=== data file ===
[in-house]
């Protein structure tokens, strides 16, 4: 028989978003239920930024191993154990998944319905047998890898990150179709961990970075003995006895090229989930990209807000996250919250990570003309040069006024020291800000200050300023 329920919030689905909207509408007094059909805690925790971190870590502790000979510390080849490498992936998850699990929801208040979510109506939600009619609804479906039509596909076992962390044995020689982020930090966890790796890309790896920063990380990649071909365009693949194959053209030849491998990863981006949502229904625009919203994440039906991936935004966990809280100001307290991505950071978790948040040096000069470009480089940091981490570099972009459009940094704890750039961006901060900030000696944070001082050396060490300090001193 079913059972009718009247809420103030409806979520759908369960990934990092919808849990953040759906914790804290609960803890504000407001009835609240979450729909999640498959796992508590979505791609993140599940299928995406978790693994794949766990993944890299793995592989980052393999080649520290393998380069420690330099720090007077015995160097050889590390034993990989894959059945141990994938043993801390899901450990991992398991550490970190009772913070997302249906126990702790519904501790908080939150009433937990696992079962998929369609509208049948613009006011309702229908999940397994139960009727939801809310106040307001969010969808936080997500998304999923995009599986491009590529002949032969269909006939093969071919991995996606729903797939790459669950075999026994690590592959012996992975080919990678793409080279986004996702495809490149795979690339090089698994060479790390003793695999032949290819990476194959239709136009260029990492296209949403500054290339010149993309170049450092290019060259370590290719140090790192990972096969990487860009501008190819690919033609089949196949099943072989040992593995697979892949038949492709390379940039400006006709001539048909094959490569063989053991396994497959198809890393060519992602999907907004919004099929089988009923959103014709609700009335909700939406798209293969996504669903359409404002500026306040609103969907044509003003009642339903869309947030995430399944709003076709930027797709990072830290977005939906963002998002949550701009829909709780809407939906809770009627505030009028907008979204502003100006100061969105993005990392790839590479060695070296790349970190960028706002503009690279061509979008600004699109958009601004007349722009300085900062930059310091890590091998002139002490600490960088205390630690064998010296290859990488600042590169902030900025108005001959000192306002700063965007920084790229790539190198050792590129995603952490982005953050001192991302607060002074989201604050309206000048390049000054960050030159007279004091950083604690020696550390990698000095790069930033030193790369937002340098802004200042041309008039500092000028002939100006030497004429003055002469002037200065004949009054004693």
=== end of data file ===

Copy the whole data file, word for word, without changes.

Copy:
[in-house]
């Protein structure tokens, strides 16, 4: 028989978003239920930024191993154990998944319905047998890898990150179709961990970075003995006895090229989930990209807000996250919250990570003309040069006024020291800000200050300023 329920919030689905909207509408007094059909805690925790971190870590502790000979510390080849490498992936998850699990929801208040979510109506939600009619609804479906039509596909076992962390044995020689982020930090966890790796890309790896920063990380990649071909365009693949194959053209030849491998990863981006949502229904625009919203994440039906991936935004966990809280100001307290991505950071978790948040040096000069470009480089940091981490570099972009459009940094704890750039961006901060900030000696944070001082050396060490300090001193 079913059972009718009247809420103030409806979520759908369960990934990092919808849990953040759906914790804290609960803890504000407001009835609240979450729909999640498959796992508590979505791609993140599940299928995406978790693994794949766990993944890299793995592989980052393999080649520290393998380069420690330099720090007077015995160097050889590390034993990989894959059945141990994938043993801390899901450990991992398991550490970190009772913070997302249906126990702790519904501790908080939150009433937990696992079962998929369609509208049948613009006011309702229908999940397994139960009727939801809310106040307001969010969808936080997500998304999923995009599986491009590529002949032969269909006939093969071919991995996606729903797939790459669950075999026994690590592959012996992975080919990678793409080279986004996702495809490149795979690339090089698994060479790390003793695999032949290819990476194959239709136009260029990492296209949403500054290339010149993309170049450092290019060259370590290719140090790192990972096969990487860009501008190819690919033609089949196949099943072989040992593995697979892949038949492709390379940039400006006709001539048909094959490569063989053991396994497959198809890393060519992602999907907004919004099929089988009923959103014709609700009335909700939406798209293969996504669903359409404002500026306040609103969907044509003003009642339903869309947030995430399944709003076709930027797709990072830290977005939906963002998002949550701009829909709780809407939906809770009627505030009028907008979204502003100006100061969105993005990392790839590479060695070296790349970190960028706002503009690279061509979008600004699109958009601004007349722009300085900062930059310091890590091998002139002490600490960088205390630690064998010296290859990488600042590169902030900025108005001959000192306002700063965007920084790229790539190198050792590129995603952490982005953050001192991302607060002074989201604050309206000048390049000054960050030159007279004091950083604690020696550390990698000095790069930033030193790369937002340098802004200042041309008039500092000028002939100006030497004429003055002469002037200065004949009054004693």